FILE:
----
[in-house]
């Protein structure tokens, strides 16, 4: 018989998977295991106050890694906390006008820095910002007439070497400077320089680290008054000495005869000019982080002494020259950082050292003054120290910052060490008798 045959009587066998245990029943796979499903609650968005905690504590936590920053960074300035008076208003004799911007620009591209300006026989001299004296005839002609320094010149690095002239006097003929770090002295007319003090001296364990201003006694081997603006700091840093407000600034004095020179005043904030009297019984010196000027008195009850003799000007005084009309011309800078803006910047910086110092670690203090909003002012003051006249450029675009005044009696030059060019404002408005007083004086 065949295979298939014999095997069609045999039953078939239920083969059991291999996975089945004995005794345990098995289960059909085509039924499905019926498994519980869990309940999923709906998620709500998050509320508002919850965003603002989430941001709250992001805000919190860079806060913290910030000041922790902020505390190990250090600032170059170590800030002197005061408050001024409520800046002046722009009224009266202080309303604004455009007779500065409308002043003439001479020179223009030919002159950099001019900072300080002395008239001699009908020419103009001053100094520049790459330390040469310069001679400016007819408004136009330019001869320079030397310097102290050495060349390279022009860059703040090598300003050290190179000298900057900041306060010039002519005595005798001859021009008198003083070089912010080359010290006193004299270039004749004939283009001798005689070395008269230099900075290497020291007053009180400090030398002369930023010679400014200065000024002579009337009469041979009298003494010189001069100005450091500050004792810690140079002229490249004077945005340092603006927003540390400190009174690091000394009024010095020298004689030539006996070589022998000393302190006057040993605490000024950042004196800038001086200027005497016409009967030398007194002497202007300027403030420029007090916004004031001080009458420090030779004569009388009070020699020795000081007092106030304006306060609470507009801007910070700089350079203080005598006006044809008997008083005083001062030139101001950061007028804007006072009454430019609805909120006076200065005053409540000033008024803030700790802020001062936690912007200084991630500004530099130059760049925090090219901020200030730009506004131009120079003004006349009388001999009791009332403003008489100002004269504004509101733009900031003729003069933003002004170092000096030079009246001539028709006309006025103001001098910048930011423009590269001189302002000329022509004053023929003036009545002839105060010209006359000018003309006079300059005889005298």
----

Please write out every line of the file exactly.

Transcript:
[in-house]
């Protein structure tokens, strides 16, 4: 018989998977295991106050890694906390006008820095910002007439070497400077320089680290008054000495005869000019982080002494020259950082050292003054120290910052060490008798 045959009587066998245990029943796979499903609650968005905690504590936590920053960074300035008076208003004799911007620009591209300006026989001299004296005839002609320094010149690095002239006097003929770090002295007319003090001296364990201003006694081997603006700091840093407000600034004095020179005043904030009297019984010196000027008195009850003799000007005084009309011309800078803006910047910086110092670690203090909003002012003051006249450029675009005044009696030059060019404002408005007083004086 065949295979298939014999095997069609045999039953078939239920083969059991291999996975089945004995005794345990098995289960059909085509039924499905019926498994519980869990309940999923709906998620709500998050509320508002919850965003603002989430941001709250992001805000919190860079806060913290910030000041922790902020505390190990250090600032170059170590800030002197005061408050001024409520800046002046722009009224009266202080309303604004455009007779500065409308002043003439001479020179223009030919002159950099001019900072300080002395008239001699009908020419103009001053100094520049790459330390040469310069001679400016007819408004136009330019001869320079030397310097102290050495060349390279022009860059703040090598300003050290190179000298900057900041306060010039002519005595005798001859021009008198003083070089912010080359010290006193004299270039004749004939283009001798005689070395008269230099900075290497020291007053009180400090030398002369930023010679400014200065000024002579009337009469041979009298003494010189001069100005450091500050004792810690140079002229490249004077945005340092603006927003540390400190009174690091000394009024010095020298004689030539006996070589022998000393302190006057040993605490000024950042004196800038001086200027005497016409009967030398007194002497202007300027403030420029007090916004004031001080009458420090030779004569009388009070020699020795000081007092106030304006306060609470507009801007910070700089350079203080005598006006044809008997008083005083001062030139101001950061007028804007006072009454430019609805909120006076200065005053409540000033008024803030700790802020001062936690912007200084991630500004530099130059760049925090090219901020200030730009506004131009120079003004006349009388001999009791009332403003008489100002004269504004509101733009900031003729003069933003002004170092000096030079009246001539028709006309006025103001001098910048930011423009590269001189302002000329022509004053023929003036009545002839105060010209006359000018003309006079300059005889005298």